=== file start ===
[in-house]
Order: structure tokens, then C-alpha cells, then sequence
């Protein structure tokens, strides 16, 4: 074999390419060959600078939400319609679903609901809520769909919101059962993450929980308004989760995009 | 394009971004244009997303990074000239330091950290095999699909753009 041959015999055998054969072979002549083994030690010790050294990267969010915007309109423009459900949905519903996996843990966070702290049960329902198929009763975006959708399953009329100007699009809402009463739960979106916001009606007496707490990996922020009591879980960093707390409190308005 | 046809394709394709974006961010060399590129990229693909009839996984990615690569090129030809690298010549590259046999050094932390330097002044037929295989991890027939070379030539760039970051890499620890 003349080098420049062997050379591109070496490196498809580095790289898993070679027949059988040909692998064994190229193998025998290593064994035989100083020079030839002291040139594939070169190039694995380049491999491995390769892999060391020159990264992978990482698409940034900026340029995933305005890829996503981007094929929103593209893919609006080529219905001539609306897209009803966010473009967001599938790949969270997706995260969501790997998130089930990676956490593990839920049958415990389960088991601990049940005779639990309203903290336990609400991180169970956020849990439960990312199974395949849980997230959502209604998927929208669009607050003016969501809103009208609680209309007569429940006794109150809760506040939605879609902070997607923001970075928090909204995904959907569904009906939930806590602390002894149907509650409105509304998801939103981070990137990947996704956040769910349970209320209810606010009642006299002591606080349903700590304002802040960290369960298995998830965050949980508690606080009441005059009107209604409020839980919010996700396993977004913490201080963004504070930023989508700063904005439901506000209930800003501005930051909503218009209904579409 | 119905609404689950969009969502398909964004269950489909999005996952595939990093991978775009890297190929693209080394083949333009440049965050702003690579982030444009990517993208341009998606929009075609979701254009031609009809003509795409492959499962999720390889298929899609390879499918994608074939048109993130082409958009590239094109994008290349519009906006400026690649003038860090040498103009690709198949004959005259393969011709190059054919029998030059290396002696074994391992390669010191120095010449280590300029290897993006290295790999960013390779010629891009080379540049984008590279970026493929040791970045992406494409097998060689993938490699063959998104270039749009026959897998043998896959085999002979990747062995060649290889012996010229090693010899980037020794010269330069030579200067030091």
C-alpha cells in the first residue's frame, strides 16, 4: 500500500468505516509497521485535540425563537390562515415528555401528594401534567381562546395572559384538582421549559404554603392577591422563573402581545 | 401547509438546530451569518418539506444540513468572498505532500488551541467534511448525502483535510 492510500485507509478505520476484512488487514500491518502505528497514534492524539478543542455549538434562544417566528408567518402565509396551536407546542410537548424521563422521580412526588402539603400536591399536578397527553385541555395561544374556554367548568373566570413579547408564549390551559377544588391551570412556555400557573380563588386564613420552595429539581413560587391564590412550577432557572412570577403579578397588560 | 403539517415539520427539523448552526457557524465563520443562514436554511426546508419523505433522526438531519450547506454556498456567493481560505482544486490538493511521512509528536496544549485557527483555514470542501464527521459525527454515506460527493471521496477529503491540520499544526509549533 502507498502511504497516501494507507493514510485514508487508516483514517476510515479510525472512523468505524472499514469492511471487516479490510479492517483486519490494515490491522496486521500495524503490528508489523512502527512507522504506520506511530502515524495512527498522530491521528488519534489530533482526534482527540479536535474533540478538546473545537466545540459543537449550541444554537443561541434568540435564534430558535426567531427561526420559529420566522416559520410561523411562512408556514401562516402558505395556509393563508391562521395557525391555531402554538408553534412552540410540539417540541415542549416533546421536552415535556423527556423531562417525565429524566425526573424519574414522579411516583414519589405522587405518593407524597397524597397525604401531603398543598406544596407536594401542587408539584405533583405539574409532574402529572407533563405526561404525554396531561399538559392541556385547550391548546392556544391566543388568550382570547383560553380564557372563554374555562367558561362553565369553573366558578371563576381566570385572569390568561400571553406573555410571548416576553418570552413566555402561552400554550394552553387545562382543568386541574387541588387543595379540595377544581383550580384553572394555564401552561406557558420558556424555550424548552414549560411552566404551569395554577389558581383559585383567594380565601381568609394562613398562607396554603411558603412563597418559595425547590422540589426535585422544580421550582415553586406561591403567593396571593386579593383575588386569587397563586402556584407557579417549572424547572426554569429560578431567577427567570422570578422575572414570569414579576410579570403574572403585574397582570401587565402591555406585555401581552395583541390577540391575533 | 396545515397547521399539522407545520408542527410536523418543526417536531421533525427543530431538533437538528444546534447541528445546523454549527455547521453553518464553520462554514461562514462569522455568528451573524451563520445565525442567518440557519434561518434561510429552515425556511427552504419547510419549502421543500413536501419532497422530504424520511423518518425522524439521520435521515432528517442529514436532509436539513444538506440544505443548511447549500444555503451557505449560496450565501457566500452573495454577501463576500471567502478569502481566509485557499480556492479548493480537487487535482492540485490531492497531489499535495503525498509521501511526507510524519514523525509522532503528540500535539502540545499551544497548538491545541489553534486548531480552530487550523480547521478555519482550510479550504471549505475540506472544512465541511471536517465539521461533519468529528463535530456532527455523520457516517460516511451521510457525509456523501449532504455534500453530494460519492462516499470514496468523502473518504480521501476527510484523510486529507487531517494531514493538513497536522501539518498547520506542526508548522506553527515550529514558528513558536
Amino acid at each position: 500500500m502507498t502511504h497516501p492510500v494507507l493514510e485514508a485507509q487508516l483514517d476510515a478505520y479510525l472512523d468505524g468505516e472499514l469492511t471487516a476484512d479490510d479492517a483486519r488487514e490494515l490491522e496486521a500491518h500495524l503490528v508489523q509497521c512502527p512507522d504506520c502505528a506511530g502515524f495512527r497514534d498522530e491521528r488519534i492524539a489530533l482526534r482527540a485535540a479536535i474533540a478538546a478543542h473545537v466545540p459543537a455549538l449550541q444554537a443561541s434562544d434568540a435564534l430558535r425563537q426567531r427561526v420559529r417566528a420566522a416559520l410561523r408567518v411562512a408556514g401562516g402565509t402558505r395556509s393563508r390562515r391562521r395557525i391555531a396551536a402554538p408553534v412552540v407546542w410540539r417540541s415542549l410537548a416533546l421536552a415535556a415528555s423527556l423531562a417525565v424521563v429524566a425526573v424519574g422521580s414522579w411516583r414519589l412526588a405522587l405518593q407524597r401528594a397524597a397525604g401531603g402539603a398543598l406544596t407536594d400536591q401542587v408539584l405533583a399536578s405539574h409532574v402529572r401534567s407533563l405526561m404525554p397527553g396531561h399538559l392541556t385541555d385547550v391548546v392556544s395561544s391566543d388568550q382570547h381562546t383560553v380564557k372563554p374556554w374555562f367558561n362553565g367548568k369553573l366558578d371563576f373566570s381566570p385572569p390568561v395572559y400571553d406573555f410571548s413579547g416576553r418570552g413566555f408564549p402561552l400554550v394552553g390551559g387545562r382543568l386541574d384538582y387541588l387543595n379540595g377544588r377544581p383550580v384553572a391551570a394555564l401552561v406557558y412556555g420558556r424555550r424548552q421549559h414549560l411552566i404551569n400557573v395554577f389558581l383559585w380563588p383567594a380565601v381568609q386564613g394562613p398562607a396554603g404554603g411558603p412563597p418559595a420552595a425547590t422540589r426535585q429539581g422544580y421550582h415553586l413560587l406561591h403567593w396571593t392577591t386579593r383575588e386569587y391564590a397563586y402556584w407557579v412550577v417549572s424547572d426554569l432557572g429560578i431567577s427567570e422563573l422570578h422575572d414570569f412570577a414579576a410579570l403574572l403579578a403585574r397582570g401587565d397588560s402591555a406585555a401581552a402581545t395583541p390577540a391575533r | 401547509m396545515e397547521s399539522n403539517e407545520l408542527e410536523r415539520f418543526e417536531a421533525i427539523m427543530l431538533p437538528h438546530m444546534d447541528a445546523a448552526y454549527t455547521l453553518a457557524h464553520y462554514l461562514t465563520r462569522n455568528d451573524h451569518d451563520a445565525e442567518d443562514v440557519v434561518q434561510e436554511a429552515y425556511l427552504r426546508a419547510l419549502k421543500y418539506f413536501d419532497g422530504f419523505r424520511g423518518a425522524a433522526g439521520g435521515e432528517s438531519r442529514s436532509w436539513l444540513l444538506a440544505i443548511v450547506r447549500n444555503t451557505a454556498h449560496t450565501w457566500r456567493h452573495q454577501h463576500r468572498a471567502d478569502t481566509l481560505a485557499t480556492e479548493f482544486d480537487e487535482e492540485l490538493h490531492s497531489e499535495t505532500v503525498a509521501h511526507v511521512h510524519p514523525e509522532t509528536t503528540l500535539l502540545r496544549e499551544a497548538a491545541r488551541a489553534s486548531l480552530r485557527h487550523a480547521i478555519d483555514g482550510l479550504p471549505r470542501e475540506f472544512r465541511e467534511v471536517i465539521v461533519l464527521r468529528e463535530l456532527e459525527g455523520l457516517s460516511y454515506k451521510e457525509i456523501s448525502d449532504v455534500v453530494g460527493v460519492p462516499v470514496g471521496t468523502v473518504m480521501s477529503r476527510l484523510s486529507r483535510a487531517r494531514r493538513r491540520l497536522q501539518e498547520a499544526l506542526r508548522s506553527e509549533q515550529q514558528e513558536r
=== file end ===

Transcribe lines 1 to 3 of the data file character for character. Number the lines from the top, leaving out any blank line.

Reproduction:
[in-house]
Order: structure tokens, then C-alpha cells, then sequence
């Protein structure tokens, strides 16, 4: 074999390419060959600078939400319609679903609901809520769909919101059962993450929980308004989760995009 | 394009971004244009997303990074000239330091950290095999699909753009 041959015999055998054969072979002549083994030690010790050294990267969010915007309109423009459900949905519903996996843990966070702290049960329902198929009763975006959708399953009329100007699009809402009463739960979106916001009606007496707490990996922020009591879980960093707390409190308005 | 046809394709394709974006961010060399590129990229693909009839996984990615690569090129030809690298010549590259046999050094932390330097002044037929295989991890027939070379030539760039970051890499620890 003349080098420049062997050379591109070496490196498809580095790289898993070679027949059988040909692998064994190229193998025998290593064994035989100083020079030839002291040139594939070169190039694995380049491999491995390769892999060391020159990264992978990482698409940034900026340029995933305005890829996503981007094929929103593209893919609006080529219905001539609306897209009803966010473009967001599938790949969270997706995260969501790997998130089930990676956490593990839920049958415990389960088991601990049940005779639990309203903290336990609400991180169970956020849990439960990312199974395949849980997230959502209604998927929208669009607050003016969501809103009208609680209309007569429940006794109150809760506040939605879609902070997607923001970075928090909204995904959907569904009906939930806590602390002894149907509650409105509304998801939103981070990137990947996704956040769910349970209320209810606010009642006299002591606080349903700590304002802040960290369960298995998830965050949980508690606080009441005059009107209604409020839980919010996700396993977004913490201080963004504070930023989508700063904005439901506000209930800003501005930051909503218009209904579409 | 119905609404689950969009969502398909964004269950489909999005996952595939990093991978775009890297190929693209080394083949333009440049965050702003690579982030444009990517993208341009998606929009075609979701254009031609009809003509795409492959499962999720390889298929899609390879499918994608074939048109993130082409958009590239094109994008290349519009906006400026690649003038860090040498103009690709198949004959005259393969011709190059054919029998030059290396002696074994391992390669010191120095010449280590300029290897993006290295790999960013390779010629891009080379540049984008590279970026493929040791970045992406494409097998060689993938490699063959998104270039749009026959897998043998896959085999002979990747062995060649290889012996010229090693010899980037020794010269330069030579200067030091």